Distance learning is often the ideal solution for students who don’t have the money for tuition through a traditional university or for those witch schedules that simply cannot accommodate going to classes and commuting to and from campus. Although distance education has been around for some time, it was often seen as little more than a ‘correspondence school’, one that didn’t quite measure up when compared to degrees earned at a bricks and mortar university. The advent and widespread use of the Internet, however, has done a lot to change this perception and now a degree earned online can easily compare to more traditional options. But is it the right choice for you?
Distance education began in the 1840s, when Sit Isaac Pitman offered a course in shorthand through the mail. The success of the course spawned a number of similar courses which were offered by correspondence and, later, on records and over the radio. The popularity of long distance education became so popular over the years that, in England, the government developed The Open University which offered lessons through the mail and lectures broadcast on television.
Although distance education offers a number of benefits and makes education more accessible, there are some serious drawbacks. Since course work can be completed and lectures watched according to each student’s own schedule, this puts increased responsibility on their shoulders. Students must be able to motivate themselves and dedicate the time and energy the courses require. This kind of self-discipline can be difficult for many and, as a result, has resulted in a higher than average drop out rate when compared to students at traditional universities.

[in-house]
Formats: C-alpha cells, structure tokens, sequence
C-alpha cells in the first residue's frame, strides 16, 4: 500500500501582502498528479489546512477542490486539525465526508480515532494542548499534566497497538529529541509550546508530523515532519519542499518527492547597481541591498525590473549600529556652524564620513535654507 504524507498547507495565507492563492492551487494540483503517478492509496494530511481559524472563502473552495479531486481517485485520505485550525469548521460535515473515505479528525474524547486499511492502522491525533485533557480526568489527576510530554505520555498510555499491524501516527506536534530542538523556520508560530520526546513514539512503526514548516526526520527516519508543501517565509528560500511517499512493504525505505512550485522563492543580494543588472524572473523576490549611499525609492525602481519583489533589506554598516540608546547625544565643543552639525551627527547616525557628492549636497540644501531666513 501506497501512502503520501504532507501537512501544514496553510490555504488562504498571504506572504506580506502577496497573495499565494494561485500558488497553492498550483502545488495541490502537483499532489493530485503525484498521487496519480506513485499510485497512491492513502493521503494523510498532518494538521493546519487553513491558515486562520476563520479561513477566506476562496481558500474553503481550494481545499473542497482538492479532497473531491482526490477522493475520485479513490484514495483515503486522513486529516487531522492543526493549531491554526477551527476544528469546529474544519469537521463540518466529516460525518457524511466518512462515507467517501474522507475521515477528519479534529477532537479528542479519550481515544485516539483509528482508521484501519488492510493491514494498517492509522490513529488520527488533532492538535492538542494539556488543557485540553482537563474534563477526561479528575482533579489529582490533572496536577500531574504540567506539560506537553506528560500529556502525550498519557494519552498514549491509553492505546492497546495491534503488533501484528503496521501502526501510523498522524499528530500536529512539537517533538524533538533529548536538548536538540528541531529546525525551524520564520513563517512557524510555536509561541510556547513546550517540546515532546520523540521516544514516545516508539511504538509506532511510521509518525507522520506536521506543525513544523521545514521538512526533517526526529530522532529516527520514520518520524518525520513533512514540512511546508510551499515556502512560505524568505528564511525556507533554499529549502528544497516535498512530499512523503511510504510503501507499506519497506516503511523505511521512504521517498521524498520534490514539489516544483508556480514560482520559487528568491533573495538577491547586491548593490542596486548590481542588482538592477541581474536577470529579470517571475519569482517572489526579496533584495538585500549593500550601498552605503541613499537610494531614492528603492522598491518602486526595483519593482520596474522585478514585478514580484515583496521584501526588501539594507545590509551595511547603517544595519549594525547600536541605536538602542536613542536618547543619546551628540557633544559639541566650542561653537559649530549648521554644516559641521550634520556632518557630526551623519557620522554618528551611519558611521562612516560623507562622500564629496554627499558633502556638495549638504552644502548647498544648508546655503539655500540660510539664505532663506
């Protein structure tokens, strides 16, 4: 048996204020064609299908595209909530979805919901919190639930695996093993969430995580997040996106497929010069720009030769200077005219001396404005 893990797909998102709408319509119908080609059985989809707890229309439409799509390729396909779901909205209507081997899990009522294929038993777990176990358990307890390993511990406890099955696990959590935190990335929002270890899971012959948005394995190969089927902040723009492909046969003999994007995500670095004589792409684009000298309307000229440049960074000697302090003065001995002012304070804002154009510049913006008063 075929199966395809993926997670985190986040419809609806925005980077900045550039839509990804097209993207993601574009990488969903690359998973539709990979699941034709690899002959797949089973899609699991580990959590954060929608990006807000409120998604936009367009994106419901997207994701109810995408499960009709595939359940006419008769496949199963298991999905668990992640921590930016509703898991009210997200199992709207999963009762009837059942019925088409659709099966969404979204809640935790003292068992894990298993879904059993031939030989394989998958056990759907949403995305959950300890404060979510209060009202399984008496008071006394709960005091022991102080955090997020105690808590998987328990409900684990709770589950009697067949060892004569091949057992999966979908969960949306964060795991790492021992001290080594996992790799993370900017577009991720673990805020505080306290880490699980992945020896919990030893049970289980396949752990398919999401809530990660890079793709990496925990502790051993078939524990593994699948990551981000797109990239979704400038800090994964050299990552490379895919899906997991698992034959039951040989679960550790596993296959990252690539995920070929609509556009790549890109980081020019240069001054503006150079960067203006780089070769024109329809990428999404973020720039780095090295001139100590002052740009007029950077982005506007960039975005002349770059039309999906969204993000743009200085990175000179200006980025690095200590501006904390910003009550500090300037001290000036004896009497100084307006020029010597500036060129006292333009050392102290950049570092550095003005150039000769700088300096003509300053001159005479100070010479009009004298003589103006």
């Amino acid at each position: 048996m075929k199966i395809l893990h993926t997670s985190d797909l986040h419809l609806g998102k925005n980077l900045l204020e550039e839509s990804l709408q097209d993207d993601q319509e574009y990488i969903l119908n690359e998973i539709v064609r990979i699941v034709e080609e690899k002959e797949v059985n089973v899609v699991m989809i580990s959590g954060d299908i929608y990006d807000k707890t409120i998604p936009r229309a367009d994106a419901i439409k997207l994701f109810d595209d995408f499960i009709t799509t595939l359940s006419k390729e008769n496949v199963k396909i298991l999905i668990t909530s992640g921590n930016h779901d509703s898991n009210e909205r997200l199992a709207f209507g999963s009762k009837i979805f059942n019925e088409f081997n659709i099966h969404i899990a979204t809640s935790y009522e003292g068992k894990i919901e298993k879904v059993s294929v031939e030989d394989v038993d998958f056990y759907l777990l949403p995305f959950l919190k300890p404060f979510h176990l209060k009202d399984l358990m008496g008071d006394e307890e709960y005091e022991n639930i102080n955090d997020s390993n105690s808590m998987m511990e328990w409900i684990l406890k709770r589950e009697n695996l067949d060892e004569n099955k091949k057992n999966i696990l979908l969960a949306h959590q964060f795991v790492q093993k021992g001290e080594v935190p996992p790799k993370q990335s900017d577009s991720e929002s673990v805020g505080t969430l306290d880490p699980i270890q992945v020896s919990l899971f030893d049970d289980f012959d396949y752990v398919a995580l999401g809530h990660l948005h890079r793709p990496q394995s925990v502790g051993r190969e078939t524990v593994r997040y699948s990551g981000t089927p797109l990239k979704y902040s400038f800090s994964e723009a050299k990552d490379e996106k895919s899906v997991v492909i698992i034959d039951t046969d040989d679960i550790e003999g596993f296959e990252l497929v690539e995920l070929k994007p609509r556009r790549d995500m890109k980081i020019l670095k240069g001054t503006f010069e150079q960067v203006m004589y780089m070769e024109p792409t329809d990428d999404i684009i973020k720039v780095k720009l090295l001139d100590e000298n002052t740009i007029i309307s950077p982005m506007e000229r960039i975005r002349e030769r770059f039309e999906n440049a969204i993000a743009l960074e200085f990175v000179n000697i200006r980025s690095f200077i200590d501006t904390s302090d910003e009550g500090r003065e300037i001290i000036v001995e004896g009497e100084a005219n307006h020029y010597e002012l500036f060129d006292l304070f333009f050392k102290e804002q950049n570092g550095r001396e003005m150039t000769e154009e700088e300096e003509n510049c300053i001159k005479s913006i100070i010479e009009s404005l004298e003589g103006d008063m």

The responsibilities for independent students may be greater, but the evolution of online options have helped students to engage more fully. Online lectures, group study sessions and the ability to video chat and collaborate on larger products with students has given more structure to distance education which, many believe, could lead to a greater level of success for at home students.
Learning online has made it easier than ever for students to access education easily and affordably. Many traditional universities are now expanding their own course offerings to include online options. The added responsibility of independent learning, however, makes it an option only for those with skills in studying, time management and organization. For those who are able to meet these demands, however, distance education offers a way to improve their education, advance their career and get the degree they’ve always wanted.